This week’s advocacy update will be shorter than last week’s, but there have been a few developments I wanted to be sure were on your radars.
For more than 30 years, the National Center for Health Statistics (NCHS) has collected, analyzed and disseminated data on health care utilization in the United States, including the National Health Care Surveys, a family of surveys of health care providers in inpatient, ambulatory, and long-term care settings. NCHS is now bringing this family of surveys into the electronic realm.
This morning in an email to staff, Agency for Healthcare Research and Quality (AHRQ) Acting Director Dr. Sharon Arnold announced that Mr. Gopal Khanna is joining the agency today as its new director.
Since members of Congress have been channeling much of their time energies toward the final fiscal year 2017 appropriations bill, appropriations will be the predominant focus of this week’s advocacy update – though I do have some news regarding possible changes coming to the National Institutes of Health’s grants policies as well!
Members of Congress will return to Washington on Monday after a two week April recess. While recess typically means quieter times on the advocacy front, the work in Washington continues.
As we continue to recognize health services research’s increasingly relevant place in the world of Washington, I wanted to begin weekly advocacy updates for our members – to let you know what we’re hearing and to provide you with our “read” on the state of affairs.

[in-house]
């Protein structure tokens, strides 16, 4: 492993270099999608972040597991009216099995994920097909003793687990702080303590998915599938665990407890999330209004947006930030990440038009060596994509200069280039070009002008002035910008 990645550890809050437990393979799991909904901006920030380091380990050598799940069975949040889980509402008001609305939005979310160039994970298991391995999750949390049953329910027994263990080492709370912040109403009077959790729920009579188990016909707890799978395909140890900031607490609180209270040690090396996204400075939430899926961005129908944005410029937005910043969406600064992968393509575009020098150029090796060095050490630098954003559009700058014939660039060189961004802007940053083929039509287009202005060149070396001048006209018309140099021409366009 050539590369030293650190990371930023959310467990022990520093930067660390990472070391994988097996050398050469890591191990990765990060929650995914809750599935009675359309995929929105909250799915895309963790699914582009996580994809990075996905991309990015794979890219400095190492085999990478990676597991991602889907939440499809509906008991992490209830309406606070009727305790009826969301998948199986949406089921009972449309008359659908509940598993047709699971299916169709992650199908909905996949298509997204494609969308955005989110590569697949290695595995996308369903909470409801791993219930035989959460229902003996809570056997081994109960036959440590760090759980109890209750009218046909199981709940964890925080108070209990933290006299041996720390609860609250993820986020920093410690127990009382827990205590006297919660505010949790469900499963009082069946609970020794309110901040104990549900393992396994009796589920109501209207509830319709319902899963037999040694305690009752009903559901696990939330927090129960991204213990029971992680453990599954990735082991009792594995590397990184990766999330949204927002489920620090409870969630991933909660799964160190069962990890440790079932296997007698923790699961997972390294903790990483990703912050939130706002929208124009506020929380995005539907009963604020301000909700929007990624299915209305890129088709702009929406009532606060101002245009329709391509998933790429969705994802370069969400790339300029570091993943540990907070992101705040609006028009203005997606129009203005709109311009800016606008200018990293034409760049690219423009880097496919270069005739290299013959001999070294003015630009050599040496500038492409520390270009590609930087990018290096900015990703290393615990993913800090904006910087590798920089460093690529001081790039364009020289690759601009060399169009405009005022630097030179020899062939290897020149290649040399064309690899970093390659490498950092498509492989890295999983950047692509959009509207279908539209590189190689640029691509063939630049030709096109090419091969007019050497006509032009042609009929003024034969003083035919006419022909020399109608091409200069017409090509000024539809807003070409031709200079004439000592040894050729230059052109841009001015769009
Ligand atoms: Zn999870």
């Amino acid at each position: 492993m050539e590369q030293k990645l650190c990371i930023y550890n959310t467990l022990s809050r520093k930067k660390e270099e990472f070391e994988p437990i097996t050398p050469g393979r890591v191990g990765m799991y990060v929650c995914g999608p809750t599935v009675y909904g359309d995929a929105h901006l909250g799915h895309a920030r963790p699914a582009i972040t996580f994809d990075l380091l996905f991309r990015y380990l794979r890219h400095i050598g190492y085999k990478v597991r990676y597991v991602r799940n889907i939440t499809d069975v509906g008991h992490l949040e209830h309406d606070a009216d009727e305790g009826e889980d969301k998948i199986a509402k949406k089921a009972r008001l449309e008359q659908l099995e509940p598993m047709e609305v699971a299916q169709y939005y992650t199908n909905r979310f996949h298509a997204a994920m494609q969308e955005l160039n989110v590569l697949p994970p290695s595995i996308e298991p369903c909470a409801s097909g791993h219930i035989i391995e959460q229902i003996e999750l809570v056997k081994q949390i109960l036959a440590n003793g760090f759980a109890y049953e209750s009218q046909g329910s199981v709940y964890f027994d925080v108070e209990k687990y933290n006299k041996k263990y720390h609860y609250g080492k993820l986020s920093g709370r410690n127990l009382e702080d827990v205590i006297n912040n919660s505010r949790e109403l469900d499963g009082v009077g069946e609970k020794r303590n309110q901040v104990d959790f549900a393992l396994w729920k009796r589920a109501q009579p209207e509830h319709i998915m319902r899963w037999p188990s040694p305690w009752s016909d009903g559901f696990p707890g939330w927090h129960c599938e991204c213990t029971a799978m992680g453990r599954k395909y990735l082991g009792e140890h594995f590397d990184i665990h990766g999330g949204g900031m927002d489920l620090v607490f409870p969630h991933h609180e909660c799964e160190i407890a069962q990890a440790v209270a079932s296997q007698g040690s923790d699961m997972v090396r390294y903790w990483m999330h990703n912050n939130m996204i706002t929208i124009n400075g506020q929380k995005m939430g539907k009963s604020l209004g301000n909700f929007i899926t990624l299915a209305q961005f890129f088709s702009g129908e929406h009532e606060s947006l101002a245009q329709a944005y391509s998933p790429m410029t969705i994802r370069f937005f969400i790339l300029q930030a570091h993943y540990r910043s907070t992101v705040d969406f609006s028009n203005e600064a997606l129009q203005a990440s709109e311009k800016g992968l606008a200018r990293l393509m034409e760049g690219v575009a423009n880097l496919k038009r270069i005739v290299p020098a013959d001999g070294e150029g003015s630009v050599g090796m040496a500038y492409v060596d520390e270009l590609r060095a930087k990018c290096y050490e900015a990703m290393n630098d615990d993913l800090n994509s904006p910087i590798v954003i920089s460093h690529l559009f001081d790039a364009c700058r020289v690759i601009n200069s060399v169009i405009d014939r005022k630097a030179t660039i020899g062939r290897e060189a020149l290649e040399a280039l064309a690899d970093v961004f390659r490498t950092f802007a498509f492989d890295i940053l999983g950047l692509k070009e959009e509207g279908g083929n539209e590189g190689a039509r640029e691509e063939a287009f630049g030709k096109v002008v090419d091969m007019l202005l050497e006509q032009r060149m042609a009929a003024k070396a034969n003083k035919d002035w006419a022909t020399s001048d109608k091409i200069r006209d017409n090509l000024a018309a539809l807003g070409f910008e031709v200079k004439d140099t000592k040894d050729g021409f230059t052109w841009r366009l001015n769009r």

Having now seen the president’s budget proposals for fiscal year 2017 and 2018, AcademyHealth remains highly troubled about what they mean for public health and health research.
President’s Proposed Budget Cuts Funding to Science and Research Vital to Improving Lives of All Americans
AcademyHealth is deeply troubled by the president’s budget and the signal it sends to the nation’s scientific enterprise.
One of my greatest privileges as president and CEO of AcademyHealth is the opportunity to represent you, our members – who are making strides each day to help us better understand and improve our health care system – in visits with members of Congress and congressional staff. It is an honor to speak about how health services research is revolutionizing the way we see and respond to health care challenges and opportunities, and I am constantly energized by the promise and impact of your work.